Installing Docker on a Server with CentOS 7

The biggest waste is a waste of time.

In the modern world, time is valued very highly, so people come up with various ways to save and optimize it. And with modern information technologies and software products, we have come up with a lot of ways to make life easier. For example, take the development team, how often do they have to do the same things? And if they need to transfer the developed product to the client, but it is necessary to properly set the client's servers up for the product launch? And if there are several such clients?

Or consider another option. Do you have multiple development teams that use the same technologies, each time installing all the software products used for all projects?

You can, of course, write scripts that will install everything you need every time, but even so, it can take a long time.

Finally, consider the option of a person who wants to try something, but for this he needs to install, for example, a web server, and he does not know how to install and configure it.

This is where Docker comes to the rescue. Docker packs the software along with all the necessary libraries, settings, code, and environment in so-called containers that can then be transferred to other machines. Containers are a cross between the software installed on the server and the virtual machine.

It is very easy to install and unpack Docker on various OS (operating systems), even on Windows. We will also consider installing CentOS 7 on the server.

$ sudo yum install -y yum-utils device-mapper-persistent-data lvm2

Then select a repository with a stable version of Docker:

$ sudo yum-config-manager --add-repo

Now install:

$ sudo yum install docker-ce docker-ce-cli

Now add it to autorun and launch it:

$ sudo systemctl enable docker
$ sudo systemctl start docker

All that's left is to check the performance:

$ sudo docker run hello-world

This code downloads the image, launches a container that displays an informational message, and exits.

Installing Docker didn't take much time, but what about installing programs? Quite a lot of ready-made images are in the so-called Docker Hub, it is supplemented by both ordinary users like you and me, and teams of developers of various software. Remember our article on installing Atlassian Bitbucket? With Docker it takes only 3 lines:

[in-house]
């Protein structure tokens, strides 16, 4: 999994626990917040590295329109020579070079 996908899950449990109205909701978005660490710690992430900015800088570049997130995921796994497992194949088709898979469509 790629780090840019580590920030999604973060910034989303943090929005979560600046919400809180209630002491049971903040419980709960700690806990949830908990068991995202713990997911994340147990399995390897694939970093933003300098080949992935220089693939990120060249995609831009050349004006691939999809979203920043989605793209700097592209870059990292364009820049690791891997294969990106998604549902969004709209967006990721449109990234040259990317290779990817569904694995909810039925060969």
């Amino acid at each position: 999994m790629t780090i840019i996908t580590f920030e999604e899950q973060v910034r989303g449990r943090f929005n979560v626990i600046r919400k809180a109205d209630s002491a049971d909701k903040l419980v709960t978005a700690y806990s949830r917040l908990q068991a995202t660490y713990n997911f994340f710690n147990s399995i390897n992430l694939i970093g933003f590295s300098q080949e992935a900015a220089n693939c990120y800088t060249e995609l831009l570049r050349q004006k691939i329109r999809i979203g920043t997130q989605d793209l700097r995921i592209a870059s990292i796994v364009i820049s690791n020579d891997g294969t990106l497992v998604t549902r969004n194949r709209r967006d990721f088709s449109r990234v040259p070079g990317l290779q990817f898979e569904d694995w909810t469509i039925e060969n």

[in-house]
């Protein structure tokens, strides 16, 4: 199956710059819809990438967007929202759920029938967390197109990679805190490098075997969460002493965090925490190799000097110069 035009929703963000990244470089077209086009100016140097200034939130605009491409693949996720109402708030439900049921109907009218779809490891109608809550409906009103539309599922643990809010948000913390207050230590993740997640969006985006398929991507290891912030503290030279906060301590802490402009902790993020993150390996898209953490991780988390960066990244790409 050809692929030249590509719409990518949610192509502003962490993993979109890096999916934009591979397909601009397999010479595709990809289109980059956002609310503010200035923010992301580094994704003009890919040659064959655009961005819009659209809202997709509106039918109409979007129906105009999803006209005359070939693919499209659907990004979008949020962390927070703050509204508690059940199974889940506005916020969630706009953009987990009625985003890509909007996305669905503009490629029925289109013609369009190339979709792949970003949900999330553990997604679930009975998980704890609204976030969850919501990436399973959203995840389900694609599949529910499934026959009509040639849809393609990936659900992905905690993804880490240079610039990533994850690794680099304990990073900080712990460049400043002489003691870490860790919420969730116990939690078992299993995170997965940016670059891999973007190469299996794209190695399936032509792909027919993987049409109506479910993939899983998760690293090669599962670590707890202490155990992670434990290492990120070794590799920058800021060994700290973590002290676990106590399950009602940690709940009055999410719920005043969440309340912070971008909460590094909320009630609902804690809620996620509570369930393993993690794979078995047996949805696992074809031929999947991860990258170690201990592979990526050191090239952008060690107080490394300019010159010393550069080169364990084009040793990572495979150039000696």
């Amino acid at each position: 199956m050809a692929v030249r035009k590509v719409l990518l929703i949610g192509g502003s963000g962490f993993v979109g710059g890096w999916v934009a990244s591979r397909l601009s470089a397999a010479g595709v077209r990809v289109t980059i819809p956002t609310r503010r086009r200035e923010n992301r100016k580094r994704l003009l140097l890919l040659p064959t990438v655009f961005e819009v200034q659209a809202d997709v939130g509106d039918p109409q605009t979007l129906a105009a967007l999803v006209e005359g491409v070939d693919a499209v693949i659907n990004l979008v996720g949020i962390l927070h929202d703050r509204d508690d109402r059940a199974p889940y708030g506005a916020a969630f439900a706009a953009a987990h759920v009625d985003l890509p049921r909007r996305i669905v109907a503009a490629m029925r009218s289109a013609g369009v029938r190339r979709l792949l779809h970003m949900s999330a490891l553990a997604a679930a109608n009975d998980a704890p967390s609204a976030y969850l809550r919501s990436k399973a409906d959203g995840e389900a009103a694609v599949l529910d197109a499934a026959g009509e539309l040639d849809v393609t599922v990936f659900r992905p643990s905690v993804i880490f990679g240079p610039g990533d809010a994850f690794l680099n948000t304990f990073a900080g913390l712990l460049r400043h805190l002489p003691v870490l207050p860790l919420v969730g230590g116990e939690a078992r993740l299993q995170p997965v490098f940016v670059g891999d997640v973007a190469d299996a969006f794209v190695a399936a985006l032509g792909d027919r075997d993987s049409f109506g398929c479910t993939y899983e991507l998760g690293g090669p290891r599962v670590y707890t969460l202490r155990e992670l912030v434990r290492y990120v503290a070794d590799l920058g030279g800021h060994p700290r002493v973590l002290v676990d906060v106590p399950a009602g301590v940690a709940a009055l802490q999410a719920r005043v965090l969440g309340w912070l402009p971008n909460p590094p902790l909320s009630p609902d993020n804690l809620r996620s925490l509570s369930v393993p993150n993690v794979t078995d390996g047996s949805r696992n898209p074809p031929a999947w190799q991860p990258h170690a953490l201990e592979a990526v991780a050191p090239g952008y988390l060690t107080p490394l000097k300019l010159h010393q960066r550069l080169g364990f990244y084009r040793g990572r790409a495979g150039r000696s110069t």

$ sudo docker volume create --name bitbucketVolume
$ sudo docker run -v bitbucketVolume:/var/atlassian/application-data/bitbucket --name="bitbucket" -d -p 7990:7990 -p 7999:7999 atlassian/bitbucket-server
$ sudo docker run -v /data/bitbucket:/var/atlassian/application-data/bitbucket --name="bitbucket" -d -p 7990:7990 -p 7999:7999 atlassian/bitbucket-server

It is worth warning that by default Docker rewrites the firewall rules, which allows you to access the container externally. This is a common mistake for beginners.

Therefore, we will disable the ability to change firewall rules. To begin with, we'll write --iptables=false in the service launch properties. You should get something like the following:

$ sudo grep "iptables" /etc/systemd/system/

ExecStart=/usr/bin/dockerd -H fd:// --containerd=/run/containerd/containerd.sock --iptables=false

After that, you must restart the services:

$ sudo systemctl daemon-reload
$ sudo systemctl restart docker

This method has a drawback - after updating Docker, you will have to write in this setting again. In order to save the settings after the reboot, you need to create a daemon.json file with following content:

$ sudo vi /etc/docker/daemon.json

 "iptables": false

Now all you have to do is restart docker:

$ sudo systemctl restart docker

But now not only we won’t be able to access our container externally, but also from other container if we have several containers running. For this you need to edit the firewall rules.

Add the proxy interface created by docker (docker0 by default) to the allowed ones:

$ sudo firewall-cmd --permanent --zone=trusted --add-interface=docker0
$ sudo firewall-cmd --reload

To access the container via the Internet, you need to allow certain ports, for example:

$ sudo firewall-cmd --permanent --zone=public --add-port=443/tcp
$ sudo firewall-cmd --reload

To access the Internet from the container, you need masquerading. Activate it for the public zone, where it is disabled by default:

$ sudo firewall-cmd --permanent --zone=public --query-masquerade
$ sudo firewall-cmd --permanent --zone=public --add-masquerade
$ sudo firewall-cmd --permanent --zone=public --query-masquerade
$ sudo firewall-cmd --reload

Studying Docker features can take a long time, what we wanted to do was to tell you about the existence of such software. There are many resources for learning and using Docker in both English and Russian. This is a very good resource for viewing basic Docker features. This course is fully interactive and is similar to a virtual machine that outputs its console directly to your web browser.

The Syncweb team hopes that this information is useful to you and will save your valuable time.

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